Performance statistics aggregation
mjseger at gmail.com
Mon Jul 18 00:19:22 UTC 2011
> I've always liked sysstat for this, as its almost totally invisible
> in terms of system load but has a wealth of information for diagnosing
> chronic problems. As was pointed out elsewhere, this doesn't show you the
> brief spikes, but getting those involves a lot more data collection. :-P
are you aware just how light-weigh frequent collection is? collectl does 10
second samples of maybe twice as much data as sar plus 1 minute samples of all
process and slab data. uses about 0.1% of the cpu and even less if you leave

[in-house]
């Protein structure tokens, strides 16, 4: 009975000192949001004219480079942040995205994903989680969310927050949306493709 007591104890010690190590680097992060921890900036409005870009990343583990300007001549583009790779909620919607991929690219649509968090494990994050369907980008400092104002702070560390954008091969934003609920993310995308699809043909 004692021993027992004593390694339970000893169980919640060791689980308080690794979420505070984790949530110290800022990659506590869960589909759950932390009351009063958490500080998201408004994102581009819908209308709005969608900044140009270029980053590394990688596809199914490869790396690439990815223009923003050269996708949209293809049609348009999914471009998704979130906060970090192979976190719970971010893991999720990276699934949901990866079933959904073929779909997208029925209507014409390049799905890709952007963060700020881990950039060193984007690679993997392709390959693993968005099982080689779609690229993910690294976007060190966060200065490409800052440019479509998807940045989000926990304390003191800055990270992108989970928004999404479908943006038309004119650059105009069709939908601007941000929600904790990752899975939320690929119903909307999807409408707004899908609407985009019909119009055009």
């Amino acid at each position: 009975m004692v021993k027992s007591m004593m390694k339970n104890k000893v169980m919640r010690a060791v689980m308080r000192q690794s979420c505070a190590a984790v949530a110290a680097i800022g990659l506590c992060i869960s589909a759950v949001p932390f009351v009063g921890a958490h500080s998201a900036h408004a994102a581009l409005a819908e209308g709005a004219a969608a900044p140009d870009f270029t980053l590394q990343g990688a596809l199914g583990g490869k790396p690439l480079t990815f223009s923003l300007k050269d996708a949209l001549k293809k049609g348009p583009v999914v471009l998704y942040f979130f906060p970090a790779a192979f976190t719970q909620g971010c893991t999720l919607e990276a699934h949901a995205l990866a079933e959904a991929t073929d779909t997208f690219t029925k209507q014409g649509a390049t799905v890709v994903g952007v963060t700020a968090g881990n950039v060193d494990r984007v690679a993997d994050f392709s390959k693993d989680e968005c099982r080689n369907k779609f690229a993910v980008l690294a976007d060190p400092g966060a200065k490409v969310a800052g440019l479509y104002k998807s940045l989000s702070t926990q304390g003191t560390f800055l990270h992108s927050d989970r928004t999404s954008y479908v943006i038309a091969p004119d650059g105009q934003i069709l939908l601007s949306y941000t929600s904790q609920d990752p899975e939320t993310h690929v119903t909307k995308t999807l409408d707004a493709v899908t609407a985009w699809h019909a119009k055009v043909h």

off the process/slab data. and collectl is written in perl! Just think how
much more efficiently sar could do it. but then you'd lose the benefit of all
collectl's additional features. ;)
> So if a customer is taken on, then installing something like sysstat
> should be one of the first recommendations.
but only if you take 10 second samples. otherwise install/start collect which
is already configured at that sampling rate by default.
> Of course, there's also Landscape, if you're so inclined to hand over
> a little cash, you get a lot of this built in (and a lot more ;)
re rdd, which was mentioned in an earlier note. I tried loading collectl data
into rrd and as soon as I found the plots are not accurate, I stopped using it.
stick with gnuplot like colplot does.
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